March 25, 1988 |
Pvt. Eugene Morris Jerome (Matthew Broderick), a New York kid in boot camp in the deep South in 1943, wants to be a writer. So every day he files his thoughts in a notebook, then stows the book in his foot locker. One night, a platoon mate takes out the notebook and makes Eugene's private thoughts public. One of the men, he reads aloud, is "an animal," but probably the best soldier of the bunch; one is a good guy, but somehow untrustworthy; one, Eugene suspects, is homosexual. Eugene breaks in on this dramatic recitation, and responds to his outraged buddies that he doesn't really think those things about them.
February 2, 1995 |
Neil Simon's I Ought to Be in Pictures will be staged tomorrow through Feb. 18 by The Marple-Newtown Players Community Theater at the Robert C. Gauntlett Center in Newtown Square. This comedy tells the story of Herb Tucker, a writer reunited with his teenage daughter after a separation of 13 years. Performances are at 8 p.m. Fridays and Saturdays. Admission is $7.50 for adults, $5 for senior citizens and children. Group rates are available. The Gauntlett Center is at West Chester Pike and Media Line Road.
April 10, 1995 |
After 29 Broadway productions in 34 years, Neil Simon has taken up residence Off Broadway. His motives are purely economic: Except under exceptional circumstances, it's no longer possible for a nonmusical without major stars to pay Broadway's stifling production costs and turn a profit. But you might be forgiven for thinking that London Suite, which opened last night at the Union Square Theatre, has been tucked away on East 17th Street for reasons of anonymity. In other words, this new anthology will do Simon's reputation no favors.
December 25, 1986 |
In reviews of his current Broadway hit Broadway Bound, Neil Simon recently found himself chastised by critics for writing a very good play instead of a great one. One of the charges against him is that, as he moves into more sobering and semi-autobiographical territory, he is still loath to discard the crutch of comedy. This argument has always been with Simon, but it began to heat up when he wrote Brighton Beach Memoirs - the first play in the trilogy completed by Biloxi Blues and Broadway Bound.
April 7, 1990 |
Neil Simon had an incredible string of theatrical successes come to an end with Thursday's announcement that his newest play, Jake's Women, would close out of town and would not play Broadway. The piece, about a man taking stock by having imaginary conversations with the women in his life, closes April 15 at San Diego's Old Globe Theater. "I couldn't make a clear decision on what to fix and what not to fix," said Simon, who has brought 24 plays to Broadway in the last 30 years. "I think that going to New York with a show that's not going to make it would have been wrong . . . especially at the prices they charge today.
October 24, 1989 |
A production of a Neil Simon play that does a good job with the playwright's humor should send a theatergoer away satisfied. With Broadway Bound, though, funny is not enough. The theatergoer expects dramatic impact as well, and that is what's lacking in the production at the Cheltenham Center for the Arts. Broadway Bound is the last of Simon's trilogy of plays loosely based on his own youth. Brighton Beach Memoirs deals with the teenage years of aspiring writer Eugene Jerome; Biloxi Blues follows him into the Army.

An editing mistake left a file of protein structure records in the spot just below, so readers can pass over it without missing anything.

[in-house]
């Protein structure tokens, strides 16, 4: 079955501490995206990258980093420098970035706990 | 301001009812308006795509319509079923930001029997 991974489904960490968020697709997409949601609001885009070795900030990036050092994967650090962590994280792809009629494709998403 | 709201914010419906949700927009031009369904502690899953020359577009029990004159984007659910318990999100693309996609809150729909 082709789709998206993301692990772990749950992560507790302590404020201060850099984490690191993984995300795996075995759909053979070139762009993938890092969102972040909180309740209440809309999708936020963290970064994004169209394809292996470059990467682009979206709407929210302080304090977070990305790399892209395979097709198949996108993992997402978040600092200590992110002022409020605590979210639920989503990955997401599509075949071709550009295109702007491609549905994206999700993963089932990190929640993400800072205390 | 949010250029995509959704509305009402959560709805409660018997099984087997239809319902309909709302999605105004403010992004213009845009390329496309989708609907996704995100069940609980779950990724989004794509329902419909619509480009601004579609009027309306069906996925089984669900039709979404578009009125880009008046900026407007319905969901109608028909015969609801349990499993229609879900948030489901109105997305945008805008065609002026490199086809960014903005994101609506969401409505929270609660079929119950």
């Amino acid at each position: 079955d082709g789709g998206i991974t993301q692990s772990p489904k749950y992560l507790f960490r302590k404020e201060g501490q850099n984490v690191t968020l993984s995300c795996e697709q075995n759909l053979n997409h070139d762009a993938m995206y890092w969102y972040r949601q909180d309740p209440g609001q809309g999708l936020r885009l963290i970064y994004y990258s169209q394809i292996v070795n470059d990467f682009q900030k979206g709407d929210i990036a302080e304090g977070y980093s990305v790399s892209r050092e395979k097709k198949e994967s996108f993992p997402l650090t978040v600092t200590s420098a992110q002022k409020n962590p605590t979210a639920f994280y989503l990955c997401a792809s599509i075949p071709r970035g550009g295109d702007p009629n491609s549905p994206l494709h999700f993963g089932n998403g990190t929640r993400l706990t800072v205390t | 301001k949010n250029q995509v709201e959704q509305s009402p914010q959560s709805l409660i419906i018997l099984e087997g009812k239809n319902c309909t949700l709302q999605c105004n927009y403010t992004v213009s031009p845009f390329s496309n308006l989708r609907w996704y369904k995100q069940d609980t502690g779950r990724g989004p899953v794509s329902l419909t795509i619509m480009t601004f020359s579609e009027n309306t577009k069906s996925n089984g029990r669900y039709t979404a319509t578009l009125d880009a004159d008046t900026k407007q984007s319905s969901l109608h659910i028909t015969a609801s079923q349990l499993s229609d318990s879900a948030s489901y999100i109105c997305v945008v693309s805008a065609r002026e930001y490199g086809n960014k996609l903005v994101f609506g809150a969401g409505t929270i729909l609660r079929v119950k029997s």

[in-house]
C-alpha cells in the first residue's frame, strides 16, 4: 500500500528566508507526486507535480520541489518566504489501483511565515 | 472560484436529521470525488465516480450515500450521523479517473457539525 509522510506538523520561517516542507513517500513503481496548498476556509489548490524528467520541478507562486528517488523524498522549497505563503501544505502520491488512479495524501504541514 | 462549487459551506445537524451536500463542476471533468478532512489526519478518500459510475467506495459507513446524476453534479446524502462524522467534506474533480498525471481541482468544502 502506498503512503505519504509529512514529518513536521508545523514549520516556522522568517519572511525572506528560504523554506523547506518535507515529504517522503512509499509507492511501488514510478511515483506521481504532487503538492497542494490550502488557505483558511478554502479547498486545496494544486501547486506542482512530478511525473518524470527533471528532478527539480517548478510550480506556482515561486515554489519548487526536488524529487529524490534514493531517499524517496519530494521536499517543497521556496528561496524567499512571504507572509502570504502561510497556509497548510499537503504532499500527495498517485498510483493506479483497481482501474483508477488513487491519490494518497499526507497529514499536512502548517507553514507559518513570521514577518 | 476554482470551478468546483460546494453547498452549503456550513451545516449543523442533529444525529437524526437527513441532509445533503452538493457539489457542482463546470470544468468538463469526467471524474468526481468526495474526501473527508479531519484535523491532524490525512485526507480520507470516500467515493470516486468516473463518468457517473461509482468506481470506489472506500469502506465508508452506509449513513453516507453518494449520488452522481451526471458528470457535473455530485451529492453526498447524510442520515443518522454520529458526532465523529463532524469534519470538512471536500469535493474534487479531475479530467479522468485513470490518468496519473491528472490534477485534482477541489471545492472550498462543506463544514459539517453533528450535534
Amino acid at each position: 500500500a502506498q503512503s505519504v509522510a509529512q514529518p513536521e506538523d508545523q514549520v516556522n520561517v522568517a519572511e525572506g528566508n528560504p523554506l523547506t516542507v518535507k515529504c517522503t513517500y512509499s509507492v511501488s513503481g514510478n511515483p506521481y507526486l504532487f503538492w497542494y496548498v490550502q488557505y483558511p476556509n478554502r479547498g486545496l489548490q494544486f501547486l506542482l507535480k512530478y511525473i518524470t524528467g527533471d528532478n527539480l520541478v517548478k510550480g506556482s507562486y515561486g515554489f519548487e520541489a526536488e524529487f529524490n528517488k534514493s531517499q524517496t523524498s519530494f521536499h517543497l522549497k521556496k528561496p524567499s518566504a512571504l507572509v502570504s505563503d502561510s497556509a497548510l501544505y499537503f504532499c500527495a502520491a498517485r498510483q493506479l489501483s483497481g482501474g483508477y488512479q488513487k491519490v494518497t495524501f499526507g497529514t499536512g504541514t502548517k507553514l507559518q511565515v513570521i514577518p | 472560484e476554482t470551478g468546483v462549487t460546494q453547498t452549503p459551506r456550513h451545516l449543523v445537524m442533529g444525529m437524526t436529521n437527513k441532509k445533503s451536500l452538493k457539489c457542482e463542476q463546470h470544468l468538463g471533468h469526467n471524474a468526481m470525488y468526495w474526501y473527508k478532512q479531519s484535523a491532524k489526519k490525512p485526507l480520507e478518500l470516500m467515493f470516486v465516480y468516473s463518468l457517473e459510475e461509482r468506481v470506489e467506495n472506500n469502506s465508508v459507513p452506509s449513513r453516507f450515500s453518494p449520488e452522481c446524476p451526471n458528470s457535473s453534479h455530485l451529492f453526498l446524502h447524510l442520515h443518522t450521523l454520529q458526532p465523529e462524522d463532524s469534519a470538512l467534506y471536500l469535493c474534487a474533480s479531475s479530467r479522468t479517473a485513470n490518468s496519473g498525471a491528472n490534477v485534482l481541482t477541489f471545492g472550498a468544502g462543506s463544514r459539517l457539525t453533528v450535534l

October 29, 1987 |
Eugene Jerome, who wants to write comedy, tells us early in Broadway Bound that it would be simpler just to sell tickets to his family's living room in Brighton Beach. And that is precisely the impression that Neil Simon gives us in this third and by far best play in his autobiographical trilogy. We get the sense of life being helplessly and tragically funnier than anything a writer could invent. The national company, headed by Carole Shelley in a surprisingly authoritative performance, opened a four-week run last night at the Forrest Theater.
September 9, 1997 |
Biloxi Blues is the only one of Neil Simon's semiautobiographical trilogy of plays, about a writer's formative years, to win a Tony Award for best play. Of the three, it is the least deserving of the award. Both Brighton Beach Memoirs and Broadway Bound, the other works about writer-to-be Eugene Jerome, are more dramatically effective, more emotionally satisfying pieces of theater. But, of course, Biloxi Blues wasn't competing against its own companion plays for the 1984 Tony, and the reasons it outscored the plays with which it was competing are obvious in the fine production the play is receiving at Hedgerow Theatre.
January 6, 1994 |
Broadway Bound, a Neil Simon comedy that is a sequel to Brighton Beach Memoirs, opens at 8 p.m. tomorrow at the Colonial Playhouse in Aldan. The story tells of two brothers trying to become television writers. The show will be performed at 8 p.m. Saturday and at 3 p.m. Sunday. Tickets are $8 for evening performances and $7 for the matinee. The theater also is holding an audition at 7:30 p.m. Monday for the show Sabrina Fair. The performances are scheduled from April 15 to 30. For information, call the director, Dick Croft, at 626-8799.
December 5, 1986 |
Linda Lavin and Jonathan Silverman in "Broadway Bound," a new comedy by Neil Simon. Directed by Gene Saks, set by David Mitchell, costumes by Joseph G. Aulisi, lighting by Tharon Musser, sound by Tom Morse. Presented by Emanuel Azenberg at the Broadhurst Theatre, 44th St. west of Broadway, New York. One quickly notices that Neil Simon once again has muted the laugh track for this, the third and presumably last leg of his semi-autobiographical trilogy centering upon the character of Eugene Morris Jerome, the quick- witted young diarist of "Brighton Beach Memoirs" and "Biloxi Blues.